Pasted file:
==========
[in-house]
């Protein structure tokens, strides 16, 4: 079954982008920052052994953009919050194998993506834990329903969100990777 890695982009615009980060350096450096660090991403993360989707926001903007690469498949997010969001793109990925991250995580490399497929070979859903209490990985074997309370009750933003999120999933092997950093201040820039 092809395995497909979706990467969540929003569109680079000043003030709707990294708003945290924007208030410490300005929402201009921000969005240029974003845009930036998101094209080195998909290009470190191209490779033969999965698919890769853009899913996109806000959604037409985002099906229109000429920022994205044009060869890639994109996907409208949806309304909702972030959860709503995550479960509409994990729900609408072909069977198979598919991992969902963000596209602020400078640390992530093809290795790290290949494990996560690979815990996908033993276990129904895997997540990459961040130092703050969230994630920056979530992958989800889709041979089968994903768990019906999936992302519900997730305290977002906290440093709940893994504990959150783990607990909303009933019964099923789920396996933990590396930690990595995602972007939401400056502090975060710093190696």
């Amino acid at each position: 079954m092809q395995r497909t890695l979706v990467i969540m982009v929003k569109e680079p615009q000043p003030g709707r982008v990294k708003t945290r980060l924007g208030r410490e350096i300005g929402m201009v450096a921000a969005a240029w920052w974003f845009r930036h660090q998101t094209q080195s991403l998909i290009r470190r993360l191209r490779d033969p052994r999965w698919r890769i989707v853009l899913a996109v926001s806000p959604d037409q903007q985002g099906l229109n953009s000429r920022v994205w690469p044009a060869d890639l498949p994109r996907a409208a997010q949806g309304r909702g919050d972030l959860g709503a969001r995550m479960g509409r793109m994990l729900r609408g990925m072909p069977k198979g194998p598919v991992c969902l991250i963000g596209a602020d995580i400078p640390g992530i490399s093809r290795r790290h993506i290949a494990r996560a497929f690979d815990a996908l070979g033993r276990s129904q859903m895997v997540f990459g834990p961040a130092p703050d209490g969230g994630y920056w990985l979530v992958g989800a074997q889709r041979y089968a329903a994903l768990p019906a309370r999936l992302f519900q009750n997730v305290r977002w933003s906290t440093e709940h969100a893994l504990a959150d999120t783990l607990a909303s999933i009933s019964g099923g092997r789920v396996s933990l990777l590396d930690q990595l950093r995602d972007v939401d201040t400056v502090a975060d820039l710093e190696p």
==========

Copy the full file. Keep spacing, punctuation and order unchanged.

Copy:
[in-house]
């Protein structure tokens, strides 16, 4: 079954982008920052052994953009919050194998993506834990329903969100990777 890695982009615009980060350096450096660090991403993360989707926001903007690469498949997010969001793109990925991250995580490399497929070979859903209490990985074997309370009750933003999120999933092997950093201040820039 092809395995497909979706990467969540929003569109680079000043003030709707990294708003945290924007208030410490300005929402201009921000969005240029974003845009930036998101094209080195998909290009470190191209490779033969999965698919890769853009899913996109806000959604037409985002099906229109000429920022994205044009060869890639994109996907409208949806309304909702972030959860709503995550479960509409994990729900609408072909069977198979598919991992969902963000596209602020400078640390992530093809290795790290290949494990996560690979815990996908033993276990129904895997997540990459961040130092703050969230994630920056979530992958989800889709041979089968994903768990019906999936992302519900997730305290977002906290440093709940893994504990959150783990607990909303009933019964099923789920396996933990590396930690990595995602972007939401400056502090975060710093190696």
């Amino acid at each position: 079954m092809q395995r497909t890695l979706v990467i969540m982009v929003k569109e680079p615009q000043p003030g709707r982008v990294k708003t945290r980060l924007g208030r410490e350096i300005g929402m201009v450096a921000a969005a240029w920052w974003f845009r930036h660090q998101t094209q080195s991403l998909i290009r470190r993360l191209r490779d033969p052994r999965w698919r890769i989707v853009l899913a996109v926001s806000p959604d037409q903007q985002g099906l229109n953009s000429r920022v994205w690469p044009a060869d890639l498949p994109r996907a409208a997010q949806g309304r909702g919050d972030l959860g709503a969001r995550m479960g509409r793109m994990l729900r609408g990925m072909p069977k198979g194998p598919v991992c969902l991250i963000g596209a602020d995580i400078p640390g992530i490399s093809r290795r790290h993506i290949a494990r996560a497929f690979d815990a996908l070979g033993r276990s129904q859903m895997v997540f990459g834990p961040a130092p703050d209490g969230g994630y920056w990985l979530v992958g989800a074997q889709r041979y089968a329903a994903l768990p019906a309370r999936l992302f519900q009750n997730v305290r977002w933003s906290t440093e709940h969100a893994l504990a959150d999120t783990l607990a909303s999933i009933s019964g099923g092997r789920v396996s933990l990777l590396d930690q990595l950093r995602d972007v939401d201040t400056v502090a975060d820039l710093e190696p």